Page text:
Machine Learning / Aprendizagem Automática


1st semester


Welcome to the Machine Learning course. This section will contain announcements regarding the operation of the course. Please consult it regularly.

  • The final grades, with the changes resulting from the review of the second exam, have been published.


The Machine Learning course is offered by DEEC, in the 1st semester of every year, to the students of the Master's programs on Electrical and Computer Engineering ,on Biomedical Engineering and on Biotechnology, and to the students of the PhD / DEA program on Information Security. It is also open to students of other programs and to voluntary students.

The course's objectives are to transmit the theoretical basis of machine learning, to introduce various types of learning systems, including neural networks, support vector machines, decision trees, and various kinds of unsupervised learning systems, and to give lab practice on the use of several of these systems.

The course is open to foreign students. All essential course materials are in English. The classes will be given in English if there is at least one student who requires it.


Note: The e-mail addresses given above are in a form that is not directly usable. To use them, replace " - at - " with "@".


  • Concept of learning. Supervised and unsupervised learning. Reinforcement learning.
  • Learning as optimization. Concept of objective function.
  • Introduction to optimization.
    • The gradient method.
    • Momentum term and adaptive step sizes.
    • Batch and on-line optimization. Ljung's convergence conditions.
  • Supervised learning.
    • The linear learning unit (ADALINE). The LMS algorithm.
    • Multilayer perceptrons (MLPs).
      • Brief reference to Rosenblatt's perceptron.
      • Concept of multilayer perceptron.
      • Training of MLPs. The backpropagation algorithm for the computation of gradients. Batch and on-line training.
    • Generalization.
      • Concept of generalization.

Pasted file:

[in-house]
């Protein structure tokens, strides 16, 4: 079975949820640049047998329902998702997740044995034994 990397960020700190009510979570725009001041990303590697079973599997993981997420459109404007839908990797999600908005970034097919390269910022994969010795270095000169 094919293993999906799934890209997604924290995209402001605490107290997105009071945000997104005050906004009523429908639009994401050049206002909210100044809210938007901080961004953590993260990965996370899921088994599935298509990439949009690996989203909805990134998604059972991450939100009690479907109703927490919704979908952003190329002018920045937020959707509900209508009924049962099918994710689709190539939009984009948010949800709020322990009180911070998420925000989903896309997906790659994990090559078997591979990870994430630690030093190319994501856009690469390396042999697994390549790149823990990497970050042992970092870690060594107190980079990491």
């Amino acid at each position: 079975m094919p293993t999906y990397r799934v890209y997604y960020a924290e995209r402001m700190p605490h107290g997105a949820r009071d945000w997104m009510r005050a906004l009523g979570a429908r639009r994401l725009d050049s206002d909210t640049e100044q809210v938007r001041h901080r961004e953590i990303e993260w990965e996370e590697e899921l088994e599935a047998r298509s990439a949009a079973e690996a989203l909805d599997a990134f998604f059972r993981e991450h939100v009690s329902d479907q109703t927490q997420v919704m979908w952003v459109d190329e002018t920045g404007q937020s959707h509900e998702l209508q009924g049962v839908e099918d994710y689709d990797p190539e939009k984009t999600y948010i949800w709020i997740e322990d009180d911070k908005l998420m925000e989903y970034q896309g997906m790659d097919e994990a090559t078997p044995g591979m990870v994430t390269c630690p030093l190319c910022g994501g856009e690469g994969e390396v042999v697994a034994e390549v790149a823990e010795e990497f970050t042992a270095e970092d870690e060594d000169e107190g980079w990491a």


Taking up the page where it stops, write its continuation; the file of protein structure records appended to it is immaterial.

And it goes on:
• Early stopping through cross-validation.
      • Regularization. Some common regularization functionals.
    • Statistical aspects of supervised learning.
      • Regression problems: Estimation of conditional means, medians and percentiles, and of posterior probabilities.
      • The Bayes classifier and the Bayes decision rule.
    • Naive Bayes classifiers. Application to language recognition.
    • Support vector machines.
      • Concept of maximum-margin linear classifier. The associated optimization problem.
      • Non-linearly separable problems. Nonlinear maximum-margin classifiers and kernel methods.
    • Decision trees.
      • Concept of decision tree.
      • Brief introduction to Shannon's entropy.
      • Learning in decision trees. The ID3 method.
  • Unsupervised learning.
    • Clustering and vector quantization. The K-Means algorithm.
    • Estimation of probability densities. The kernel method. The EM algorithm for Gaussian mixture densities.
    • Principal components analysis. Concept of principal components. Estimation of the principal components of a distribution.


Web page

  • Labs and problems web page.
    The web page is accessible through the link above. This page will contain lab assignments, problems for the labs/problems sessions, and related stuff.

Registration for the lab

The registration for the lab will be made through the fenix system. The registration will open on Thursday, September 22 at 17:30. In the beginning of the registration period, the lab (room 5.13, in the 5th floor of the North Tower) will be open, so that the students can use the lab's computers for registration. Prof. Margarida Silveira will be present in the lab to assist with any special registration needs.

To register, log in on the fenix system, open this course's page, and select, in the left-hand menu, "Agrupamentos" (Groups), and then "Labs". Then click on a group that corresponds to the lab shift that you want to register in.

The lab groups are formed by two students each. Students should arrange their own grouping and register in pairs. Please choose a lab partner before the beginning of the registration process.

Students who wish to register individually will have to ask Prof. Margarida Silveira to register them manually. They may have another student assigned to their group, and may find that the work schedules of the two are not very compatible. They will probably have a low priority in choosing the lab shift to which they are assigned.

Students who wish to use previous years' lab grades (from the last two years only) should not register for the lab in the current semester; otherwise their previous grades will be automatically disregarded.

For all matters related to the registration in the lab, please contact Prof. Margarida Silveira.

General information